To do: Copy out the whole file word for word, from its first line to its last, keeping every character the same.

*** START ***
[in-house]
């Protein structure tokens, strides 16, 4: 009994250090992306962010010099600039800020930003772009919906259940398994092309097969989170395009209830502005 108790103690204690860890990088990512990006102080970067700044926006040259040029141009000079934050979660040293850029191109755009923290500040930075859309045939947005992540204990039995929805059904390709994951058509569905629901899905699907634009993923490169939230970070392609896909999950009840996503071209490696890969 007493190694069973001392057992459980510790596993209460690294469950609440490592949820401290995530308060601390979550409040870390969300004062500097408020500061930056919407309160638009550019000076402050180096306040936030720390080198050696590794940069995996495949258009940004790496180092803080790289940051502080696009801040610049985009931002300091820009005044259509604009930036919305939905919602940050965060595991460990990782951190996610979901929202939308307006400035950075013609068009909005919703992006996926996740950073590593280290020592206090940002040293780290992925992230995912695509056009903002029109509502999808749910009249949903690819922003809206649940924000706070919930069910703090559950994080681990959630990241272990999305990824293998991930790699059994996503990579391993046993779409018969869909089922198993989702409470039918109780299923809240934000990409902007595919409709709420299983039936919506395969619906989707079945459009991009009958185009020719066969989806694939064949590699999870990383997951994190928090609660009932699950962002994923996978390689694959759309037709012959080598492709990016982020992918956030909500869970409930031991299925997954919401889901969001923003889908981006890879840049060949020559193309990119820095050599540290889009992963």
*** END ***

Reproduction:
[in-house]
């Protein structure tokens, strides 16, 4: 009994250090992306962010010099600039800020930003772009919906259940398994092309097969989170395009209830502005 108790103690204690860890990088990512990006102080970067700044926006040259040029141009000079934050979660040293850029191109755009923290500040930075859309045939947005992540204990039995929805059904390709994951058509569905629901899905699907634009993923490169939230970070392609896909999950009840996503071209490696890969 007493190694069973001392057992459980510790596993209460690294469950609440490592949820401290995530308060601390979550409040870390969300004062500097408020500061930056919407309160638009550019000076402050180096306040936030720390080198050696590794940069995996495949258009940004790496180092803080790289940051502080696009801040610049985009931002300091820009005044259509604009930036919305939905919602940050965060595991460990990782951190996610979901929202939308307006400035950075013609068009909005919703992006996926996740950073590593280290020592206090940002040293780290992925992230995912695509056009903002029109509502999808749910009249949903690819922003809206649940924000706070919930069910703090559950994080681990959630990241272990999305990824293998991930790699059994996503990579391993046993779409018969869909089922198993989702409470039918109780299923809240934000990409902007595919409709709420299983039936919506395969619906989707079945459009991009009958185009020719066969989806694939064949590699999870990383997951994190928090609660009932699950962002994923996978390689694959759309037709012959080598492709990016982020992918956030909500869970409930031991299925997954919401889901969001923003889908981006890879840049060949020559193309990119820095050599540290889009992963």